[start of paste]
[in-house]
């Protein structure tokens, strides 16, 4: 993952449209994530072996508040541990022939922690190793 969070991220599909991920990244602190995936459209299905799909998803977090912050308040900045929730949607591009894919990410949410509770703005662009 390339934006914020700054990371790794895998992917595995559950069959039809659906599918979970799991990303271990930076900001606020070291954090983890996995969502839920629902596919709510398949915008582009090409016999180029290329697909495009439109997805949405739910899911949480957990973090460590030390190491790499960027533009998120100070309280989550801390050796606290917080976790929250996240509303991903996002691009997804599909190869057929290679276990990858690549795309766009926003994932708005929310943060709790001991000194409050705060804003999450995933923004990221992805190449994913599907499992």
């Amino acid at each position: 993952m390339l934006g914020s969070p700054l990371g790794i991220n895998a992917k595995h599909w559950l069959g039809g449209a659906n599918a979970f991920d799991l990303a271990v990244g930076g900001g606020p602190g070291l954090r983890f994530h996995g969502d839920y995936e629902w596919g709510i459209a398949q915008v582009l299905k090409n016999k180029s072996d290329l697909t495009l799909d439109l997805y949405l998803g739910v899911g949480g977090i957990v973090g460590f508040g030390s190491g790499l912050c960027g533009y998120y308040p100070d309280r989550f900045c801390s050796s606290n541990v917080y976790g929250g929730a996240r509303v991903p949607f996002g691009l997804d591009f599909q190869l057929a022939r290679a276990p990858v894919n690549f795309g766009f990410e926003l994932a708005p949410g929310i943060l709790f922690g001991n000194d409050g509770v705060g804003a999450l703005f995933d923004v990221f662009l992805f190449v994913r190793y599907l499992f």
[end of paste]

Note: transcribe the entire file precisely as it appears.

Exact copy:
[in-house]
């Protein structure tokens, strides 16, 4: 993952449209994530072996508040541990022939922690190793 969070991220599909991920990244602190995936459209299905799909998803977090912050308040900045929730949607591009894919990410949410509770703005662009 390339934006914020700054990371790794895998992917595995559950069959039809659906599918979970799991990303271990930076900001606020070291954090983890996995969502839920629902596919709510398949915008582009090409016999180029290329697909495009439109997805949405739910899911949480957990973090460590030390190491790499960027533009998120100070309280989550801390050796606290917080976790929250996240509303991903996002691009997804599909190869057929290679276990990858690549795309766009926003994932708005929310943060709790001991000194409050705060804003999450995933923004990221992805190449994913599907499992």
């Amino acid at each position: 993952m390339l934006g914020s969070p700054l990371g790794i991220n895998a992917k595995h599909w559950l069959g039809g449209a659906n599918a979970f991920d799991l990303a271990v990244g930076g900001g606020p602190g070291l954090r983890f994530h996995g969502d839920y995936e629902w596919g709510i459209a398949q915008v582009l299905k090409n016999k180029s072996d290329l697909t495009l799909d439109l997805y949405l998803g739910v899911g949480g977090i957990v973090g460590f508040g030390s190491g790499l912050c960027g533009y998120y308040p100070d309280r989550f900045c801390s050796s606290n541990v917080y976790g929250g929730a996240r509303v991903p949607f996002g691009l997804d591009f599909q190869l057929a022939r290679a276990p990858v894919n690549f795309g766009f990410e926003l994932a708005p949410g929310i943060l709790f922690g001991n000194d409050g509770v705060g804003a999450l703005f995933d923004v990221f662009l992805f190449v994913r190793y599907l499992f």